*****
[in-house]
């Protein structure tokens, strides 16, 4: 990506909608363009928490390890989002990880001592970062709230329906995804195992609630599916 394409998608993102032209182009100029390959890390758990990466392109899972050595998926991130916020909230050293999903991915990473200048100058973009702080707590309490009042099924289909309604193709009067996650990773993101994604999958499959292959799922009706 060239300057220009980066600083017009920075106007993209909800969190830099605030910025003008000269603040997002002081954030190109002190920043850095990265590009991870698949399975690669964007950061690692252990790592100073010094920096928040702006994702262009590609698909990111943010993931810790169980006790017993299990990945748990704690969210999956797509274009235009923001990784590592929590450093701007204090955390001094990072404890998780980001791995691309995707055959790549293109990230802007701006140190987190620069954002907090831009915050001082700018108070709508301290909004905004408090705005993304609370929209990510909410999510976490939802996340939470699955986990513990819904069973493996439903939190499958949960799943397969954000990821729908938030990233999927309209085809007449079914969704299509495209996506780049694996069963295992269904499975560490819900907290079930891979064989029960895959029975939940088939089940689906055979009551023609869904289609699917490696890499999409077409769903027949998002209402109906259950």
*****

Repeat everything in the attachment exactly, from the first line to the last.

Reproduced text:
[in-house]
């Protein structure tokens, strides 16, 4: 990506909608363009928490390890989002990880001592970062709230329906995804195992609630599916 394409998608993102032209182009100029390959890390758990990466392109899972050595998926991130916020909230050293999903991915990473200048100058973009702080707590309490009042099924289909309604193709009067996650990773993101994604999958499959292959799922009706 060239300057220009980066600083017009920075106007993209909800969190830099605030910025003008000269603040997002002081954030190109002190920043850095990265590009991870698949399975690669964007950061690692252990790592100073010094920096928040702006994702262009590609698909990111943010993931810790169980006790017993299990990945748990704690969210999956797509274009235009923001990784590592929590450093701007204090955390001094990072404890998780980001791995691309995707055959790549293109990230802007701006140190987190620069954002907090831009915050001082700018108070709508301290909004905004408090705005993304609370929209990510909410999510976490939802996340939470699955986990513990819904069973493996439903939190499958949960799943397969954000990821729908938030990233999927309209085809007449079914969704299509495209996506780049694996069963295992269904499975560490819900907290079930891979064989029960895959029975939940088939089940689906055979009551023609869904289609699917490696890499999409077409769903027949998002209402109906259950």